It’s always something.
Markets already know that corporate earnings are set to drop in the current quarter, the fiscal cliff is looming (with any action to avert it tabled until after the November election) and that the global economy is in a funk — and only getting funkier.
Global shipper FedEx (NYSE:FDX), as key a macro bellwether as there is, confirmed the funk Tuesday when it took yet another hatchet to its earnings outlook. And that came part and parcel of FDX posting its first quarterly earnings decline since 2009.
FedEx did a decent job managing the market’s expectations, but the biggest threats to the rally and economy won’t be so considerate. Because as soon as one crisis at home or abroad recedes from the headlines, another threat boils up.
- Europe is back in the headlines over fear that Spain will wait too long to ask for bailout aid.
- The Middle East, always a cauldron of uncertainty, has flared up — again. Violent and deadly uprisings have spread from Libya to as far away as Indonesia.
- And, of even more concern to markets, is escalating tension between Israel and Iran. A new survey by Business Insider reveals that a geopolitical shock sending oil prices skyrocketing is among the most frequently cited worries keeping market pros up at night.
Moreover, that oil shock could be set off from someplace other than Iran and the Strait of Hormuz, Cumberland Advisors’ David Kotok told Business Insider. He’s more worried about rising extremism and civil war in Nigeria, which is the most important producer in the world.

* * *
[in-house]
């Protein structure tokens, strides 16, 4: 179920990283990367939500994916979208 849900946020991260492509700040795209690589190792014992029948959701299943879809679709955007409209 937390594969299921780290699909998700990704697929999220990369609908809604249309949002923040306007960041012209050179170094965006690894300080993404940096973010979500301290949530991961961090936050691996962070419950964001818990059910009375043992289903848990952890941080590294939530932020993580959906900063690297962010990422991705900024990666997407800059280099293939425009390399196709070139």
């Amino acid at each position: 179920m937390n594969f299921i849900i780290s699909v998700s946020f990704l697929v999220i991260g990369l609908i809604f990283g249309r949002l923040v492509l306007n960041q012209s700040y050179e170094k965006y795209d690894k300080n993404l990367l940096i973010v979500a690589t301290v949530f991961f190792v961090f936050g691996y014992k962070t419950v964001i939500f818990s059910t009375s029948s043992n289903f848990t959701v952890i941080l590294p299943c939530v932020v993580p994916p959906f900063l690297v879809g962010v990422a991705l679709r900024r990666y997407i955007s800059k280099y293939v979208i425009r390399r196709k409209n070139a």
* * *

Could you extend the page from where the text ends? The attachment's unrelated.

Whatever sets it off, an oil-price shock would be more than sufficient to push the global economy decidedly into recession. And if it were to coincide with the automatic tax hikes and spending cuts of the Jan. 1 fiscal cliff?
Look out below.
Ah, but it gets even worse.
Everyone knew China’s economy was cooling dramatically — the question is whether it would manage a hard landing or a soft one. But now questions over leadership in the world’s second-largest economy have further muddied the outlook.
The top Chinese leader might have recently reappeared after going missing from public view, but waves of protests against Japan aren’t very reassuring as to what’s happening internally among the Communist Party elite.
Furthermore, Fitch — the third-biggest rating agency after Moody’s (NYSE:MCO) and Standard & Poor’s (NYSE:MHP) — warned that the credit ratings in Japan’s auto and tech sectors could be at risk of downgrade if relations further deteriorate between the world’s second- and third-largest economies.
Oil prices. Spain. China. Take your pick — there’s plenty of macro worries ready to trip up the rally.
Yes, central bank easing in the U.S. and Europe might have stocks at levels last seen in late 2007, but September also is historically the most bearish month for equity performance. Stocks have come very far, very fast. The shorts, presumably, have covered.
Why does it feel like we’re just one big, bad headline away from a pullback?
As of this writing, Dan Burrows did not hold a position in any of the aforementioned securities.